When the rod is extracted the linkage arms are substantially straight and the wagon bed 11 is lowered. When the rod is retracted the linkage arms fold and the roller 64 engages the bottom of the wagon bed to raise it.
In the event the tractor or other prime mover is not equipped for operation of a hydraulic cylinder, a crank operated winch 69 can be used to initiate lifting of the wagon bed. As is shown in FIG. 11, the winch is mounted to raise a telescoping portion of upright post 31 until the rear of the wagon bed is in engagement with the ground.
In FIG. 12, there is shown another embodiment of the invention, wherein the wagon tongue is made up of one or more long hydraulic cylinders 70. A cable 71 interconnects the wheel axles 26 and the pivot bar 17 of the tractor. The cable holds the wheels in position as the cylinder rod is extended to tilt the front of the wagon and yields as the tractor is backed to raise the wagon bed to its upended position. The cable also prevents the bed slamming against the cylinder 70 as it is lowered.
It is also possible to practice the method of the invention with a wagon that is not equipped with hydraulic cylinders or other mechanism for initiating pivoting of the wagon bed. As shown in FIG. 13, a rigid tongue 75 pivotally coupled to the tractor and to the underside of the wagon bed can be used.
In this case brakes or blocks 76 are needed to immobilize the wheels 77 when the wagon is to be unloaded.
Once the blocks have been positioned the operator merely backs the tractor to raise the wagon bed 11 to place its rearmost edge in engagement with the ground. Continued backing will stand the bed on end and will move it past vertical in the manner previously explained.
The wagons shown in FIGS. -13 are moved away from the stack in the same manner as is the wagon disclosed with reference to FIGS. l-9.
While the invention is particularly useful in the stacking of baled hay, straw or similar forage, it can be readily used for all types of hauling. Sideboards can be attached and even loose materials can be carried and easily dumped.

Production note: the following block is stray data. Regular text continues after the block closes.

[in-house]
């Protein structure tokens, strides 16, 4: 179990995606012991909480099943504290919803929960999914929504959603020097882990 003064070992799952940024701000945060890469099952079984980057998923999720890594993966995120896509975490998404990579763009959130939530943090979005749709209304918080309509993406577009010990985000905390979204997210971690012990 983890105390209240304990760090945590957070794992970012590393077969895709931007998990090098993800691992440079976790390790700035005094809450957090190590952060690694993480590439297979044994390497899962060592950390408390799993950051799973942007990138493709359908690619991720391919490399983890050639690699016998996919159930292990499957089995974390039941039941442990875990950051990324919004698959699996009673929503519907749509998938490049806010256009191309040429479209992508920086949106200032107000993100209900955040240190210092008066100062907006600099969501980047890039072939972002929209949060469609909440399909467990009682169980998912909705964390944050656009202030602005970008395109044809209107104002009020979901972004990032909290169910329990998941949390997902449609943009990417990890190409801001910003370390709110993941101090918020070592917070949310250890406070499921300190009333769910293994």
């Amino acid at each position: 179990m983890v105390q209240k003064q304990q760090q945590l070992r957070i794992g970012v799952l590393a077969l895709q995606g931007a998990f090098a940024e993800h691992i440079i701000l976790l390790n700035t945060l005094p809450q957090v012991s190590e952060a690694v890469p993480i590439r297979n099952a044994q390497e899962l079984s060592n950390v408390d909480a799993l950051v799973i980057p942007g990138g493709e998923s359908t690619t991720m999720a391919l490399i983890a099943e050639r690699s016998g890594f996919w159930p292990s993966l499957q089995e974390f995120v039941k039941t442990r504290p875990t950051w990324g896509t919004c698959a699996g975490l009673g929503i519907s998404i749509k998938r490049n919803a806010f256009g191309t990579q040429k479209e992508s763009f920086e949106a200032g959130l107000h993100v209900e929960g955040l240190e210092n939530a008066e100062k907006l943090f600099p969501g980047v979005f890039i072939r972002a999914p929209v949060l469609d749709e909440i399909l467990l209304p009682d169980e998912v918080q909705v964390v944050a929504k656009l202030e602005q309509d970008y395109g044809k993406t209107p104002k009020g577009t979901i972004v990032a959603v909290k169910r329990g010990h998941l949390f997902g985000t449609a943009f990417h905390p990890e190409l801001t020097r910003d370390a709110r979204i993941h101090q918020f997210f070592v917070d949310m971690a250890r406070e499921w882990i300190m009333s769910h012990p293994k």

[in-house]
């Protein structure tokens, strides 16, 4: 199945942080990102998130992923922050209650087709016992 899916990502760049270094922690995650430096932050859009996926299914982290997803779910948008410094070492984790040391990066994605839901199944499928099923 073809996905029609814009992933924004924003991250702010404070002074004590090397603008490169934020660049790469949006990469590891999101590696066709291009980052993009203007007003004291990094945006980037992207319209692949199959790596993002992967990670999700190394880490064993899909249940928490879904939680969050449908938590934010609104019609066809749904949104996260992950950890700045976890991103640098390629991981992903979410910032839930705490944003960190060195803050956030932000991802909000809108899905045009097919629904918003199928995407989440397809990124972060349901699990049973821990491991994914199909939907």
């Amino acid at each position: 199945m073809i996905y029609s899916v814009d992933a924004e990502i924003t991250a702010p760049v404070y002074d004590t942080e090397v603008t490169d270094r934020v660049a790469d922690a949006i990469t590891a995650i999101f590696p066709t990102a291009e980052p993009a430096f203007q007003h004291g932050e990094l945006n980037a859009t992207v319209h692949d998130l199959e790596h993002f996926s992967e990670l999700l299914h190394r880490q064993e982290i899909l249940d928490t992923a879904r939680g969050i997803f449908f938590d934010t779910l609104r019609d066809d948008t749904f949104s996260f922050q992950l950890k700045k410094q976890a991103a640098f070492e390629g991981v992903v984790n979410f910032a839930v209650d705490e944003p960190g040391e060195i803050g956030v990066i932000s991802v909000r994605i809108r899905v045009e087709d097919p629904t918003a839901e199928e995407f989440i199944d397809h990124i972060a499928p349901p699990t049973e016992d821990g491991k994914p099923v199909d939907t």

Whereas this invention is here described and illustrated with respect to certain forms thereof, it is to be understood that many variations are possible without departing from the subject matter particularly pointed out in the following claims, which subject matter I regard as my invention.
1. A method of stacking baled hay which comprises the steps of placing bales of hay on a load-carrying bed in a loading position;
tilting said bed to place its rearmost edge on the ground;
backing a prime mover to upend the bed to an at least vertical position;
withdrawing the said bed from the bales of hay while maintaining it in its substantially upright position; and
lowering said bed to the loading position.
2. A method according to claim 1, wherein the load-carrying bed is tilted to place its rearmost edge on the ground while the prime mover for the bed is held stationary; and
then backing the prime mover to upend the loadcarrying bed.
3. A method according to claim 1, wherein the prime mover for the bed is moved to initially tilt the bed until its rearmost edge is on the ground and is then further moved to completely upend the bed.
4. In combination a load-carrying bed;
a tongue having one end pivotally connected to the underside of said bed and adapted to have its other end coupled to a prime mover;
ground engaging wheels carried by the said bed rearwardly of the pivot connection of the tongue to the bed; and